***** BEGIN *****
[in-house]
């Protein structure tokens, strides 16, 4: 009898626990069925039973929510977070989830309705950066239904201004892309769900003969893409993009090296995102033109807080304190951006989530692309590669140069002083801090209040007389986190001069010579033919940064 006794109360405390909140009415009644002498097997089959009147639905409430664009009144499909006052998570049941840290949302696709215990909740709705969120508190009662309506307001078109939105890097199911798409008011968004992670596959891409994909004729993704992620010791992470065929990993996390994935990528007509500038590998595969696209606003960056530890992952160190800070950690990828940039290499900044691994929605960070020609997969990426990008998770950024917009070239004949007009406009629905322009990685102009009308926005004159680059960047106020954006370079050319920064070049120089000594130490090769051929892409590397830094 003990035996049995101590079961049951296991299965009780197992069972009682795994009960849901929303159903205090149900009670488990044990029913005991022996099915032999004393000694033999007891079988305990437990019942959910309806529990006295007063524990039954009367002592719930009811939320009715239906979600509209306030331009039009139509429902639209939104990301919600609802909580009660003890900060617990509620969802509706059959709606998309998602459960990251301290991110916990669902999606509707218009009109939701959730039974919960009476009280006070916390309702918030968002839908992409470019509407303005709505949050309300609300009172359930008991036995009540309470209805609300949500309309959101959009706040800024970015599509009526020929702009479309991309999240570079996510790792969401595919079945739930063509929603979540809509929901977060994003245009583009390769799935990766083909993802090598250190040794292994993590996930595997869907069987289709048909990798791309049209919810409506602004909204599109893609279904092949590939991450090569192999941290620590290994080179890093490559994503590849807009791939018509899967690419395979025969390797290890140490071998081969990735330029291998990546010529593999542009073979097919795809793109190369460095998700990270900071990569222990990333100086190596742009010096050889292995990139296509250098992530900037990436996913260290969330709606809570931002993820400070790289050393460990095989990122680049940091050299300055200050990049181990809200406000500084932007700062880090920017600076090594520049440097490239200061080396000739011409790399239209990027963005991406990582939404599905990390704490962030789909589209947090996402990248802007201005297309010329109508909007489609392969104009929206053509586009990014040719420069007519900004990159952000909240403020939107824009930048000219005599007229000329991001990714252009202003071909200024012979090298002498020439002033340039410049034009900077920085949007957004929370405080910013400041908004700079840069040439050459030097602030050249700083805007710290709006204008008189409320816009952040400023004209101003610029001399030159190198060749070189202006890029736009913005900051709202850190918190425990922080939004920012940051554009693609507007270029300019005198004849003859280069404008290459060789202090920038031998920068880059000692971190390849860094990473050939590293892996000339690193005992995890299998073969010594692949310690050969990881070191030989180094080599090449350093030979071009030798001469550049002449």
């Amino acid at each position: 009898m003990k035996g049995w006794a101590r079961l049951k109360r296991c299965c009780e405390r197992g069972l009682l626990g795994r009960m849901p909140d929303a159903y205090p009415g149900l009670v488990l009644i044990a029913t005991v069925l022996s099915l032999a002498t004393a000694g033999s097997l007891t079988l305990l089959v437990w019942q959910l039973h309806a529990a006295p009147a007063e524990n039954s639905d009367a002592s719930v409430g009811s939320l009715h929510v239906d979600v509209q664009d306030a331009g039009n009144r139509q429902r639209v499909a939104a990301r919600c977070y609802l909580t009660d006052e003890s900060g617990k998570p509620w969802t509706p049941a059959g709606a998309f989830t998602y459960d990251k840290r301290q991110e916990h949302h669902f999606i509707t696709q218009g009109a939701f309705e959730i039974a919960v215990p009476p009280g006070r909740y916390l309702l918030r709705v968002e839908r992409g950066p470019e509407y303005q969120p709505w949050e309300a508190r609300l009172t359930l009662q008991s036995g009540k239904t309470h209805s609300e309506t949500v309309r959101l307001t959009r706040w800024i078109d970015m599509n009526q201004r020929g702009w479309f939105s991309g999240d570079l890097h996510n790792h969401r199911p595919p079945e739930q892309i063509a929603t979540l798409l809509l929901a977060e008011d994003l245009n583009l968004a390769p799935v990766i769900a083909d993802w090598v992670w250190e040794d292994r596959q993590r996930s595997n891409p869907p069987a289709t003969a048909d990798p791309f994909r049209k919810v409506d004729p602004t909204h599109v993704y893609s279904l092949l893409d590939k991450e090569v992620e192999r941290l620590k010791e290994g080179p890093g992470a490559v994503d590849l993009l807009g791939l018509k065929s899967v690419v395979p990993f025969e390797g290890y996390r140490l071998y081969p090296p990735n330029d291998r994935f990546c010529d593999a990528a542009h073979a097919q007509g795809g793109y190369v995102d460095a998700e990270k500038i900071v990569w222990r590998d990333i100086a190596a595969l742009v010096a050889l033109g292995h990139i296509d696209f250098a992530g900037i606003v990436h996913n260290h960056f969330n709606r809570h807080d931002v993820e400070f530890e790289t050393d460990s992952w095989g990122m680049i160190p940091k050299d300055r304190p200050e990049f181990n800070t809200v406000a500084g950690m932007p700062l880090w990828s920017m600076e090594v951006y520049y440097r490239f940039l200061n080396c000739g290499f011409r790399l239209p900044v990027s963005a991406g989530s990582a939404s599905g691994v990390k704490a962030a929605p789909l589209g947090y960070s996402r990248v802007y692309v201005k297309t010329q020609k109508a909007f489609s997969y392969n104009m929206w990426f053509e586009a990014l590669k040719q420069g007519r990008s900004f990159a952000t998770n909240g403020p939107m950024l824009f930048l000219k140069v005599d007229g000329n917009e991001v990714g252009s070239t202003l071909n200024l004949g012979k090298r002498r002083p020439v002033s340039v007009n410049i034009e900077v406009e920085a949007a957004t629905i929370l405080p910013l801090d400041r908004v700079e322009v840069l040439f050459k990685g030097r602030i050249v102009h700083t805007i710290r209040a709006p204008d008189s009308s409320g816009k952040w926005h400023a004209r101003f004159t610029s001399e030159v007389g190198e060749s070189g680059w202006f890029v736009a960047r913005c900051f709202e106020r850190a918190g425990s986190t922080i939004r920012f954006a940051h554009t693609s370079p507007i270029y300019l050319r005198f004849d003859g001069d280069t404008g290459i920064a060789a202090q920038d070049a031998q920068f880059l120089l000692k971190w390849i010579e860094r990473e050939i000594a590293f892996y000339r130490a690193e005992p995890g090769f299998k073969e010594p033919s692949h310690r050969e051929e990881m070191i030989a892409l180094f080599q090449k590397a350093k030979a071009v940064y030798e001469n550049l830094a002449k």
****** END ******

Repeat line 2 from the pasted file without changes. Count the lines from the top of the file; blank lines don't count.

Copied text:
């Protein structure tokens, strides 16, 4: 009898626990069925039973929510977070989830309705950066239904201004892309769900003969893409993009090296995102033109807080304190951006989530692309590669140069002083801090209040007389986190001069010579033919940064 006794109360405390909140009415009644002498097997089959009147639905409430664009009144499909006052998570049941840290949302696709215990909740709705969120508190009662309506307001078109939105890097199911798409008011968004992670596959891409994909004729993704992620010791992470065929990993996390994935990528007509500038590998595969696209606003960056530890992952160190800070950690990828940039290499900044691994929605960070020609997969990426990008998770950024917009070239004949007009406009629905322009990685102009009308926005004159680059960047106020954006370079050319920064070049120089000594130490090769051929892409590397830094 003990035996049995101590079961049951296991299965009780197992069972009682795994009960849901929303159903205090149900009670488990044990029913005991022996099915032999004393000694033999007891079988305990437990019942959910309806529990006295007063524990039954009367002592719930009811939320009715239906979600509209306030331009039009139509429902639209939104990301919600609802909580009660003890900060617990509620969802509706059959709606998309998602459960990251301290991110916990669902999606509707218009009109939701959730039974919960009476009280006070916390309702918030968002839908992409470019509407303005709505949050309300609300009172359930008991036995009540309470209805609300949500309309959101959009706040800024970015599509009526020929702009479309991309999240570079996510790792969401595919079945739930063509929603979540809509929901977060994003245009583009390769799935990766083909993802090598250190040794292994993590996930595997869907069987289709048909990798791309049209919810409506602004909204599109893609279904092949590939991450090569192999941290620590290994080179890093490559994503590849807009791939018509899967690419395979025969390797290890140490071998081969990735330029291998990546010529593999542009073979097919795809793109190369460095998700990270900071990569222990990333100086190596742009010096050889292995990139296509250098992530900037990436996913260290969330709606809570931002993820400070790289050393460990095989990122680049940091050299300055200050990049181990809200406000500084932007700062880090920017600076090594520049440097490239200061080396000739011409790399239209990027963005991406990582939404599905990390704490962030789909589209947090996402990248802007201005297309010329109508909007489609392969104009929206053509586009990014040719420069007519900004990159952000909240403020939107824009930048000219005599007229000329991001990714252009202003071909200024012979090298002498020439002033340039410049034009900077920085949007957004929370405080910013400041908004700079840069040439050459030097602030050249700083805007710290709006204008008189409320816009952040400023004209101003610029001399030159190198060749070189202006890029736009913005900051709202850190918190425990922080939004920012940051554009693609507007270029300019005198004849003859280069404008290459060789202090920038031998920068880059000692971190390849860094990473050939590293892996000339690193005992995890299998073969010594692949310690050969990881070191030989180094080599090449350093030979071009030798001469550049002449």